Book Review: Written in the Blood

written in the blood

Written in the Blood, by Stephen Lloyd Jones, is proof that a book can be as scary as a film. Full of shadowy, shape shifting creatures that possess untold, supernatural powers the plot moves along at a breathtaking pace. Each of the various groups described seem intent on hunting out and mercilessly killing, their travails tightly written and frighteningly descriptive. Moving across centuries and continents the reasons behind their exploits unfold gradually with each chapter set in a place and time that reveals a little more of the whole whilst leaving the reader eager to continue.

Set fifteen years after the authors debut work, The String Diaries, this sequel focuses on Hannah and Leah’s attempts to prevent the eventual demise of the hosszú életek, a long living species of which they are a part. A new adversary is introduced in this book, an ancient and near extinct species that feeds on the long lives. Along with the infighting of the pure blooded leaders and the vengeance sought by their outcasts it was sometimes difficult to keep track of the dangers that each enemy presented to our protagonists.

This was a more mature work than its prequel. The power struggles and nebulous justifications of the hosszú életek as they banished or killed miscreants reminded me of the medieval Jews or twentieth century Nazis with their desire to maintain the order and purity of their kind at whatever cost. This aspect did not make for comfortable reading. Despite the veneer of sympathy and civility I also questioned the difference, other than available time and therefore desperation for a solution, between the work being done by the breeding women and that of the seemingly more animalistic lélek tolvajok. Neither killed gratuitously; both would accept whatever sacrifice was required to save the lives of their children.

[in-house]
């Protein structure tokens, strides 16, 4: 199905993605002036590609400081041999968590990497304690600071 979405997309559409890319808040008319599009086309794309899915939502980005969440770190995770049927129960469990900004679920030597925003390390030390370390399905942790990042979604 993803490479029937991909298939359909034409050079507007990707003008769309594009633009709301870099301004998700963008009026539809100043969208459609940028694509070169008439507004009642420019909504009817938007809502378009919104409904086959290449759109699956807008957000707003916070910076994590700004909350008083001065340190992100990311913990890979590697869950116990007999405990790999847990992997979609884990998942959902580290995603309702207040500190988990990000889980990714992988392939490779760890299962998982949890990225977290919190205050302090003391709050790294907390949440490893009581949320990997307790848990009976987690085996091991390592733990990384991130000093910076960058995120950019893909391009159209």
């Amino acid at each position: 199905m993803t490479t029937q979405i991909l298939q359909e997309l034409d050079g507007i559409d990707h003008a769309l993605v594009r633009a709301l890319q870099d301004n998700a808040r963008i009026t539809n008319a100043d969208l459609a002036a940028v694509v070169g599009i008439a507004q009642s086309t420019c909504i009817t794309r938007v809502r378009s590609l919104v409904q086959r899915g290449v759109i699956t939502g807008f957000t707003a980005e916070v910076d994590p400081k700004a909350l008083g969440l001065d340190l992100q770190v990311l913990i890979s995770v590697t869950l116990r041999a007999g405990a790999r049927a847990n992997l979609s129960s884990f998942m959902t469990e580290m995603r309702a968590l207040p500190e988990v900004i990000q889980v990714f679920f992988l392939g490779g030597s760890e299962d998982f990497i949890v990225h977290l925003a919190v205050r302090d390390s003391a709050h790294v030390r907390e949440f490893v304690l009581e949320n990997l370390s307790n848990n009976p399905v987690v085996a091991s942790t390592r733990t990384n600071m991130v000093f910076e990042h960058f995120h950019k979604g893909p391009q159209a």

As with all the best horror stories there was enough in this tale to make it appear believable. The tension was unrelenting, outcomes unflinching. The ability of the protagonists to survive some of the assaults did however require something of a leap of faith.

By the end of the book I questioned the inclusion of only one strand, Leah’s visit to the old professor. Unlike its prequel this story contained few references to those who existed outside of the societies battling for survival. Some simavér became fodder, a micro bus owner offered a tantalising suggestion of a link to another tale. I do not know if the author’s third book is a continuation but there is certainly scope for a further instalment. I for one would be eager to read it should it ever be written.

This dark and compelling tale proves that SLJ’s skills as a writer are burgeoning. I thoroughly enjoyed this latest, chilling offering. Read it, if you dare.

My copy of this book was provided gratis by the publisher, Headline.

Book Review: The String Diaries


The String Diaries, by Stephen Lloyd Jones, succeeds in finding an original space in the popular genre of fast paced thriller. As with many good books the plot is not constrained by this single label, touching on horror, mystery and folklore as the tale unfolds. The bare bones of the climax may be inevitable, but the denouement is not.

The story moves across Northern Europe, between the late nineteenth century and the present day. It describes how generations of a family have been hunted and killed by an elusive being of which little is known outside of a series of diaries, which are guarded as the only means of warning for those left behind when the killer strikes. Historical records mention a tale that is widely believed to be fanciful folklore; the family diaries detail the frightening truth.

At times the actions of the present day hunted can appear overwrought. I did not warm to the heroine, finding the supporting cast more rounded and believable. Having said that though, she was the one to have suffered the most, she had the most to lose. None of us can know how we would act under such circumstances.